Emil Ramirez, Director for USW District 11, joined a small group of taconite miners from the shutdown mines on Northern Minnesota's Iron Range for a private jobs crisis leadership summit yesterday at the Mesabi Range Community and Technical College. The event was hosted by Gov. Mark Dayton.
Strong statements were delivered for the urgency of federal, state and local government authorities to provide more immediate relief against the global onslaught of steel imports that have shut down half of the region's steel sector mining jobs. Currently, more than 2,000 iron ore miners are on layoff.
Among those gathered at the two-hour private session were U.S. President Obama's Chief of Staff Denis McDonough, Minnesota's U.S. Sens. Amy Klobuchar and Al Franken, U.S. Rep. Rich Nolan, plus state legislative leaders, steel industry executives and laid-off USW-represented iron ore miners.
USW Director Ramirez sounded a consistent theme: "We are at war with China's illegal steel imports flooding into our market. During some months last year, China dumped more than 100,000 tons of cold-rolled sheet into our market and that was not the only product or country stealing our jobs here on Northern Minnesota's Iron Range."
He related that although American steel producers and the USW are having some modest success in getting enforcement duties on dumped and subsidized steel imports from China, there's a tsunami of steel products from all steel producing countries threatening steel sector jobs.
"This is just one battle in what is expected to be a protracted war, unless swift, concerted government action is taken both here and internationally," Ramirez declared.
"We appreciate Gov. Dayton's assembling of concerned political leaders and policy makers from Minnesota's congressional delegation and state legislatures, but we need immediate relief for our iron ore mining families who have been on lay-off since this past spring."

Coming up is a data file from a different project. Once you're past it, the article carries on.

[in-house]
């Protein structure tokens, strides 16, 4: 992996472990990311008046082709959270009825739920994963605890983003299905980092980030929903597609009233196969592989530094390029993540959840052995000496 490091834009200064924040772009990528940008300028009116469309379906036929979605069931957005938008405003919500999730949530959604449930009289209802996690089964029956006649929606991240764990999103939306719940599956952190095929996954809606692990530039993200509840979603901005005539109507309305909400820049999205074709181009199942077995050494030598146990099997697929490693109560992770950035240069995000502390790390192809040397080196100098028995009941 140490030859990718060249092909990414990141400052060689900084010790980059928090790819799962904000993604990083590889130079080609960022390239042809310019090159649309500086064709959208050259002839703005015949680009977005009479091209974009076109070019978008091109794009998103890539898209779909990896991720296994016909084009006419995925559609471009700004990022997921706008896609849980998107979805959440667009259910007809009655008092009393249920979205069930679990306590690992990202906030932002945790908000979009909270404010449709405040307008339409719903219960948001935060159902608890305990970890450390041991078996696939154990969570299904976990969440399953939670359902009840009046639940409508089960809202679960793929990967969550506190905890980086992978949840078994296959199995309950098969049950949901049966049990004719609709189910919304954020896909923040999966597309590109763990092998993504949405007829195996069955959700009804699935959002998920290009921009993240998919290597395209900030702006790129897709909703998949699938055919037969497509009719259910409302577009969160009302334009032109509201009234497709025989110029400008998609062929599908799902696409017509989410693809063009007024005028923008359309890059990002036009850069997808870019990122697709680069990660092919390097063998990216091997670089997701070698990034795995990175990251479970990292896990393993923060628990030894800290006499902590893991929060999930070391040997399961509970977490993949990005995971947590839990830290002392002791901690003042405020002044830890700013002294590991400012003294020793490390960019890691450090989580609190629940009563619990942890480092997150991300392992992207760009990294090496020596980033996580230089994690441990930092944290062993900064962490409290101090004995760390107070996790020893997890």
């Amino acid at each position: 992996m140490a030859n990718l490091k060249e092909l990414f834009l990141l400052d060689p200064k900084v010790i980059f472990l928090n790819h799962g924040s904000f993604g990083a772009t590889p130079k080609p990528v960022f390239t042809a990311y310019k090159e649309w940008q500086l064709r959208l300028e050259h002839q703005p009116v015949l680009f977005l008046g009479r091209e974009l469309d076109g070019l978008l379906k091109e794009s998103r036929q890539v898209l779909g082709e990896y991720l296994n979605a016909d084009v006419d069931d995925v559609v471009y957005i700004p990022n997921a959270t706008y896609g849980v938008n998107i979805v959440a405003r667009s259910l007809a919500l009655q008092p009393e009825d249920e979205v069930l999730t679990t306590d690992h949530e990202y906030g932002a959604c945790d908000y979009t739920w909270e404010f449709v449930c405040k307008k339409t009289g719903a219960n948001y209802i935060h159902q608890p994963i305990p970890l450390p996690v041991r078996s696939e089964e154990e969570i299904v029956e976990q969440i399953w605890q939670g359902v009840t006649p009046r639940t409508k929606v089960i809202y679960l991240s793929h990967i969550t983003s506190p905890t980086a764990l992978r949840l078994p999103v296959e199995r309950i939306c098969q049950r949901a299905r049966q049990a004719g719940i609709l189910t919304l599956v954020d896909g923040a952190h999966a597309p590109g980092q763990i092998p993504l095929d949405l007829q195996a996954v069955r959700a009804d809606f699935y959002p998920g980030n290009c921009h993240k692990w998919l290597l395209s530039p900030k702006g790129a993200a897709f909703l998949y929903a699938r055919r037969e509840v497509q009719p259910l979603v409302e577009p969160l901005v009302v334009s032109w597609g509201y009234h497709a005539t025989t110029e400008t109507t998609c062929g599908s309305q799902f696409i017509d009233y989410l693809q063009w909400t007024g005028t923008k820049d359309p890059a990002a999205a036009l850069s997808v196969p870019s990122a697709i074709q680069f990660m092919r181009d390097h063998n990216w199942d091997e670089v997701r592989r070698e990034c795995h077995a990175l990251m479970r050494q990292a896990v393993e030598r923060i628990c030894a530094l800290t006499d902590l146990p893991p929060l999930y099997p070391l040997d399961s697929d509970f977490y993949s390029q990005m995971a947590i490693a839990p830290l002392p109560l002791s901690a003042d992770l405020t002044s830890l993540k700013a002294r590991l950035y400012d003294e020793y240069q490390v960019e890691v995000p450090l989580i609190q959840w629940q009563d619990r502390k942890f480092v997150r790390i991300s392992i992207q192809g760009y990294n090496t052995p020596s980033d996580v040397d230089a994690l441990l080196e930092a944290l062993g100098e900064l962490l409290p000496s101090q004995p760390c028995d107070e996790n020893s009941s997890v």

Dan Hill, a USW Local 6860 miner, spoke directly to White House Chief of Staff McDonough, saying he was among the 400 workers laid-off at United Taconite since May due to the lack of demand for the plant's iron ore pellets. Hill says he wants the industry salvaged not just for him, but for his seven-year-old son, Riley, who told his dad recently that he wants to be a miner when he grows up.
"I told him (McDonough) to make sure our kids have a future up here. That we're not the last generation of miners."
Tom Conway, USW International Vice President, who is currently leading negotiations with several domestic steel companies in Pittsburgh, said: "Global overcapacity in steel and continued abuse of the system by foreign companies and their governments requires a major overhaul of U.S. trade policy and enforcement."
"For decades, American workers have paid the price of failed trade policies and inconsistent enforcement of flawed trade agreements," he added. "Congress and the administration need to take responsibility for changing the system that has cost more than a million manufacturing jobs and shuttered thousands of factories, mainly in industries that employ USW members."
The USW represents 850,000 workers in North America employed in many industries that include metals, rubber, chemicals, paper, oil refining and the service and public sectors. For more information: http://www.usw.org/.